New Light: "Anthon Transcript" Writing Found?

Provo, Utah: Maxwell Institute, 1999. Pp. 68–69

The views expressed in this article are the views of the author and do not represent the position of the Maxwell Institute, Brigham Young University, or The Church of Jesus Christ of Latter-day Saints.

New Light: "Anthon Transcript" Writing Found?

One of the rarely recognized tragedies of Book of Mormon studies is the failure of substantial earlier research to receive sufficient recognition to make it part of continuing investigation. A good example is a paper first published almost three decades ago by Carl Hugh Jones.1 In it he examined the "Caractors" that Joseph Smith had transcribed from the plates so that Martin Harris could show them to Professor Charles Anthon in New York City. Issues that Jones raised remain today a challenge not yet taken up by scholars. Following Jones's lead should shed light on the plates and the text from which the Book of Mormon was translated.

Several copies of the Anthon transcript exist and have been published in various places. What appears to be the oldest version is in the possession of the Reorganized Church of Jesus Christ of Latter Day Saints at Independence, Missouri. RLDS historians have reported that this copy of the characters is written on a piece of paper measuring 8 by 3¼ inches. The paper appears to be of the same quality and appearance as that on which the manuscript of the Book of Mormon was written. The sheet was in David Whitmer's possession in 1884, he having obtained it along with the printer's manuscript of the Book of Mormon from his brother-in-law, Oliver Cowdery, before the latter's death in 1850.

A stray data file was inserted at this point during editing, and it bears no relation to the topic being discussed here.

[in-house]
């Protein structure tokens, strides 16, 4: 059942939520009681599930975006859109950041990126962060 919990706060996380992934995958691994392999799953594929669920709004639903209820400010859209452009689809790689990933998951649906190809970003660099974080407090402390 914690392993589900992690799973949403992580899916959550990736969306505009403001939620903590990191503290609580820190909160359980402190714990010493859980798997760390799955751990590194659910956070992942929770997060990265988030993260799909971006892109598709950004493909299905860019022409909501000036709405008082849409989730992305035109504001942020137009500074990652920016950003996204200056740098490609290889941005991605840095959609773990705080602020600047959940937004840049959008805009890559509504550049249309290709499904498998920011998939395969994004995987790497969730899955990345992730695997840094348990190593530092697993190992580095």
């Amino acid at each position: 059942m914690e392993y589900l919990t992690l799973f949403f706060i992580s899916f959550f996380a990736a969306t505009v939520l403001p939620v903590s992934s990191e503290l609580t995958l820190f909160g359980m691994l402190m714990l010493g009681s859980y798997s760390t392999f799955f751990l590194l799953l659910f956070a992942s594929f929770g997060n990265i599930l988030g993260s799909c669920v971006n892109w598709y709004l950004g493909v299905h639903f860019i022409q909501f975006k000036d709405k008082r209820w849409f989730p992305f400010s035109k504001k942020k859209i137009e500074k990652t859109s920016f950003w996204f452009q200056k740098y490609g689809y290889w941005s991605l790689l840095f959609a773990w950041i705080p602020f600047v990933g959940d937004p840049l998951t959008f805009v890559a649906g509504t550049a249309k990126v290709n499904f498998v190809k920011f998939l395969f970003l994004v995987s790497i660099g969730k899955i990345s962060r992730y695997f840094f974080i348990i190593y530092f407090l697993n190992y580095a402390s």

A photograph of the characters was published in a 1908 history of the Reorganized LDS Church.2 Twenty-two years later LDS historian B. H. Roberts published a new photograph of the same document in his Comprehensive History of the Church.3 Whitmer claimed that this sheet was the very one copied by Joseph Smith Jr. to carry to Professor Anthon (however, there is reason to believe that more than one sheet was copied and conveyed by Harris).4 There is little question that this transcript was at least part of the material presented to Anthon to display characters copied from the gold plates.

Jones first assigned a code (reference) number to each discrete character. He identified 56 of them that occur a single time and 39 more that appear more than once. Since Jones's study was the first to provide such an apparatus for reference to these characters, further studies should refer to the characters using his numbering system.